Which it wasn’t; he’d worked his whole life for that check. On a special occasion, and only on special occasions when there was a family party, he’d dance the Irish gig. I thought he was the coolest person I ever met, and I giggled and giggled trying to keep up. I was eight and he was a giant, a six-foot plus gentle giant who rarely smiled but when he did his grin lit up the walls with glee, and four leaf clovers danced under my feet.
Luck of the Irish, I was lucky to be a Black Irish, German, and Italian mutt. My mom rolls her eyes whenever the ancestry.com commercial comes on. I roll my eyes right back. Where you came from sometimes serves as the roadmap to all that you are, all that you have been and perhaps where you’re headed. Sometimes it’s nice to have a cheat sheet.
I’ve been asking my mother for stories since before I can remember, etching them on my brain, and storing them in the mind memory app that cannot be erased. For the hard days when I don’t know exactly my place, or forget who I am.
I would have shock treatments just like my favorite Irishman and my dad but that’s a different sob story.
My father’s father and his grande, crazy Italian roots, fig trees and ancestry added spice and flavor to our family. He was solid stock, the guardian, the jokester and the gatekeeper. There was an overabundance of love in his house even though his family was poorer than dirt and he did not have the easy upbringing, he provided.
Never complaining, always giving, he grew up in the typical Italian home. He had too many sisters and brothers, worked to the bone, the mean strict father, the adorated mother, and of course the Catholic Church. Blind faith. His was a less than happy home even though he was forever smiling. My brother and I brought my dad back to Italy to visit in his father’s birthplace. Bursting with pride, you could feel the sense of importance tradition held. The fierce, strong, capable man, my father who rarely cried grew teary-eyed. It was magical. Sometimes you can go back, if only for a brief visit. It’s nice to know where you come from.
The house with 37 windows that has lived with the present occupants, my family, and past familiar inhabitants feels both traditional, wrapped up with a red bow and sometimes filled too many ghosts. It has been a shelter from storms that almost broke this family, welcoming a young husband and wife buying the dilapidated property seventy years ago with hard earned dollars and dreams of a better life in America. My grandfather returned to Ireland in his seventies, kissed the Blarney Stone and met an old woman, with tears in her eyes that remembered waving goodbye to him as he set sail for the States. He would survive the arduous, brave journey, and the lighthouse would shine brightly on his American family, his simple house filled with love, tragedy and laughter. There would be many days where the house would be full of family, not strangers and its doors were open. They would remain open throughout my childhood, and adult life for any traveler who needed a respite, and a friendly face.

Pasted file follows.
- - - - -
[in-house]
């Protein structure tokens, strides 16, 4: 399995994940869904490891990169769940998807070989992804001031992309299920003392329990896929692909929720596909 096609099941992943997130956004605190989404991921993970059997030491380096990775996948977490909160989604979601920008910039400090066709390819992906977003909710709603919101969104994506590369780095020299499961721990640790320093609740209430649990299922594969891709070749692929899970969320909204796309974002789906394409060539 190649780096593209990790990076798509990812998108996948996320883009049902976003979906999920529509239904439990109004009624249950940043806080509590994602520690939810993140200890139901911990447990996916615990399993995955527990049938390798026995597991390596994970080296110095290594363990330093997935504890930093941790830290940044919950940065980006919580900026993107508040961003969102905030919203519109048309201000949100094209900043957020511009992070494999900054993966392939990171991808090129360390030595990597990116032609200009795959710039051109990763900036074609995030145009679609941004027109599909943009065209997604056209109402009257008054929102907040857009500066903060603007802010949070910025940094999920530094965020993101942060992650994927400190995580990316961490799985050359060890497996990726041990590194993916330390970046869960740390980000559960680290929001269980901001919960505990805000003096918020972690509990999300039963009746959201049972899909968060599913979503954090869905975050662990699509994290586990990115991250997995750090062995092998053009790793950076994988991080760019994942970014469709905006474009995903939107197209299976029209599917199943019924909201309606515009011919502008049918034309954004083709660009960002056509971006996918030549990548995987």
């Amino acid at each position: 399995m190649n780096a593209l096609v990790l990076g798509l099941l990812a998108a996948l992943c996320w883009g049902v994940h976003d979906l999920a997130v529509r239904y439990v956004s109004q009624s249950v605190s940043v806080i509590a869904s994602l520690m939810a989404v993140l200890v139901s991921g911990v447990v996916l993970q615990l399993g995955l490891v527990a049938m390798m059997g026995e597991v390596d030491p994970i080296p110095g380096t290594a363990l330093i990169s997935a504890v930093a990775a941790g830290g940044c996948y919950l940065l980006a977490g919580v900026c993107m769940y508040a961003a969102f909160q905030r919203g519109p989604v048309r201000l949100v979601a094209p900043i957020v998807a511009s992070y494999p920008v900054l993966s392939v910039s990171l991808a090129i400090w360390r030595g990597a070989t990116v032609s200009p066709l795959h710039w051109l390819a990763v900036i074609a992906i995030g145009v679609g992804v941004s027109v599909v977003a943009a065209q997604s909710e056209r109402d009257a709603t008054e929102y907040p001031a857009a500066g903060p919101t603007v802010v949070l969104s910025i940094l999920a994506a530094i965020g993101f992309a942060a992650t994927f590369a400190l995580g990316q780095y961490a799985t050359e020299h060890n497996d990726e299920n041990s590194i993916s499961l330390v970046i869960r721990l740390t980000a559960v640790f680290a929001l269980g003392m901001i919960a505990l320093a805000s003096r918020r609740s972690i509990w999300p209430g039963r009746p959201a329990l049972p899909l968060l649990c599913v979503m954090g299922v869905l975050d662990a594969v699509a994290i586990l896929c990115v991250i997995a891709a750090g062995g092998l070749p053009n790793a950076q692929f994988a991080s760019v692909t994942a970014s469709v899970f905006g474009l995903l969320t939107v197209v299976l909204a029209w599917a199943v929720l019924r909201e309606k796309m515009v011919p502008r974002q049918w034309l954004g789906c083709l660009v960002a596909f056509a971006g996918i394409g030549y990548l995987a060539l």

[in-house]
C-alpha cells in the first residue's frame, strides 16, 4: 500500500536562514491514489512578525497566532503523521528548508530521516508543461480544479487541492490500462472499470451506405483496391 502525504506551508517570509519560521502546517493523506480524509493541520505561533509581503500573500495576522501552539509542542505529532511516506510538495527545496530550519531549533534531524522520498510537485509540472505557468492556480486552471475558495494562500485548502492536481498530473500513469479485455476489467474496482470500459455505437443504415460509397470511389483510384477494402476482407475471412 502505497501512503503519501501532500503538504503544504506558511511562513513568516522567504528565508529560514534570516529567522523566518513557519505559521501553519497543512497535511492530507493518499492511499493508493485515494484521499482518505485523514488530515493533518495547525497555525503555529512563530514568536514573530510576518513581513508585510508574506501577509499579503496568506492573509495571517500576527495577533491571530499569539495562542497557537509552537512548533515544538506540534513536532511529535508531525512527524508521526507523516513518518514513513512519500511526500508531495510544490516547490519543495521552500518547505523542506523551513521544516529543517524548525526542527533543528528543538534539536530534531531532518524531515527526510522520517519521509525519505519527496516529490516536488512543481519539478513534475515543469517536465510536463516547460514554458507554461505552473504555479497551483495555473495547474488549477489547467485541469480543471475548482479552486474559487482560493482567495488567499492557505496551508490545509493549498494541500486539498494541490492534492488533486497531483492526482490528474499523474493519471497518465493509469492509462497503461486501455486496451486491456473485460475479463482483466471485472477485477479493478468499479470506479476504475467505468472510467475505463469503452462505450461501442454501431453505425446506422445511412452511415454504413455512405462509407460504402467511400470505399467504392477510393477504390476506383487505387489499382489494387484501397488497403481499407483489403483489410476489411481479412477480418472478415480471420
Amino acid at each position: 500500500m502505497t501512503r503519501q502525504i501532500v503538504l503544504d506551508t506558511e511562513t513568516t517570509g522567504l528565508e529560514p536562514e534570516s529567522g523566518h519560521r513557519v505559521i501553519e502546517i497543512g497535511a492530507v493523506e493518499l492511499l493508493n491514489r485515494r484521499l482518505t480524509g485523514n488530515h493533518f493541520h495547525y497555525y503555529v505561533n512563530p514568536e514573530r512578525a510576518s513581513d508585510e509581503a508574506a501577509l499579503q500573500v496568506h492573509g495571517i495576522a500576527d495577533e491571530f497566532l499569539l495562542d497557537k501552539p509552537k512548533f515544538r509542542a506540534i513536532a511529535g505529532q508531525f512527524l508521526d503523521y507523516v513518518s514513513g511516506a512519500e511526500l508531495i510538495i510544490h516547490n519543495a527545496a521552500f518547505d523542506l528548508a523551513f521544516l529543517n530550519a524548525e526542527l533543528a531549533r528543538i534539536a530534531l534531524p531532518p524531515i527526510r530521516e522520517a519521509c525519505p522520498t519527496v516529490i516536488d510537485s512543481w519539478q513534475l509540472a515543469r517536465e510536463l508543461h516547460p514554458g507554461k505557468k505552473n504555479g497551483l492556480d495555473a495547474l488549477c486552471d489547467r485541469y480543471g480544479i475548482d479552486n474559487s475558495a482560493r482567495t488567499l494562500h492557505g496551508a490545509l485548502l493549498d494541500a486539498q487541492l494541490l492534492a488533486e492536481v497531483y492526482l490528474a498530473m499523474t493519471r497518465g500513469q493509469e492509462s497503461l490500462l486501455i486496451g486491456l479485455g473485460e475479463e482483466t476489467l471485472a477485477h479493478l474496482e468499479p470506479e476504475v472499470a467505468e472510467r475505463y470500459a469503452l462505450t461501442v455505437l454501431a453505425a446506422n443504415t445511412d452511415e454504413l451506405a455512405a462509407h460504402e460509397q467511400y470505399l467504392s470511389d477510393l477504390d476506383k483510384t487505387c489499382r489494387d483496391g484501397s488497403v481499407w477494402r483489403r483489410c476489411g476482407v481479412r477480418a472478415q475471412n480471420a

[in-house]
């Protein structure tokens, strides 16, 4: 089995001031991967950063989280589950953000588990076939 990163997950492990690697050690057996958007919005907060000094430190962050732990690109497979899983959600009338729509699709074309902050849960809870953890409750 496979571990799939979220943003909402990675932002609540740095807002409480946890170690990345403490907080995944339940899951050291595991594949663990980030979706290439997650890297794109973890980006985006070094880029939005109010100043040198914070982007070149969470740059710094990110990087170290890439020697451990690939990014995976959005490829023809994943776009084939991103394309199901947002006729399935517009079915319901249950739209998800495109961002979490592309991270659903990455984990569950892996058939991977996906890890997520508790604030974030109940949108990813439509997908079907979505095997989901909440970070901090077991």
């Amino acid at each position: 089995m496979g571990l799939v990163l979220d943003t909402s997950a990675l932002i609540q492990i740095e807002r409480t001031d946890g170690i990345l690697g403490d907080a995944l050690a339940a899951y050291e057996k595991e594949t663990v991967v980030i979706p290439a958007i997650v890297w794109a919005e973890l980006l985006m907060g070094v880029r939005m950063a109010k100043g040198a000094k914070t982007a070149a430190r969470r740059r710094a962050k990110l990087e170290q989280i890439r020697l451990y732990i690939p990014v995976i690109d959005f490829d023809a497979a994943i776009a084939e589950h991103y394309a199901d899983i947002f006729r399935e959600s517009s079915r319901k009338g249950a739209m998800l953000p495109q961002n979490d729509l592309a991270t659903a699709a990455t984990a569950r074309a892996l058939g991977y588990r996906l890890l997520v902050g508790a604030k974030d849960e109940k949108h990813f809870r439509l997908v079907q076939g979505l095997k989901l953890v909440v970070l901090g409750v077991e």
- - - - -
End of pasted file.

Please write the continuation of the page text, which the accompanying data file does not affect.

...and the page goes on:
I would leave that home, the restless teenager anxious to experience the world on my own for many, many years. The gypsy, of mixed and sometimes messy races lived in both palaces, and squalor. I felt equally at home in Hamburg, Milano, Little Italy or an Irish pub talking to strangers.
In all my travels, I never quite found a dwelling, a different house where the ghosts spoke to me as clearly or as kindly as inside an old, inherited familiar home.
Jacqueline Cioffa. Feminist. Mental Health Advocate. Poet. Activist. Dog Lover. Model. Celebrity Make Up Artist. Stone Crab Enthusiast. Humanitarian. Author of the poignant soul stirring saga, “The Vast Landscape” and “Georgia Pine,” Jacqueline’s work has also been widely featured in numerous literary magazines, and anthologies. She’s a storyteller, observer, truth teller, essayist, potty mouth and film lover who’s traveled the world. She believes passionately in using her voice to advocate to help and inspire others. Look for her column, “Bleeding Ink” with Feminine Collective, or visit jacquelinecioffa.com.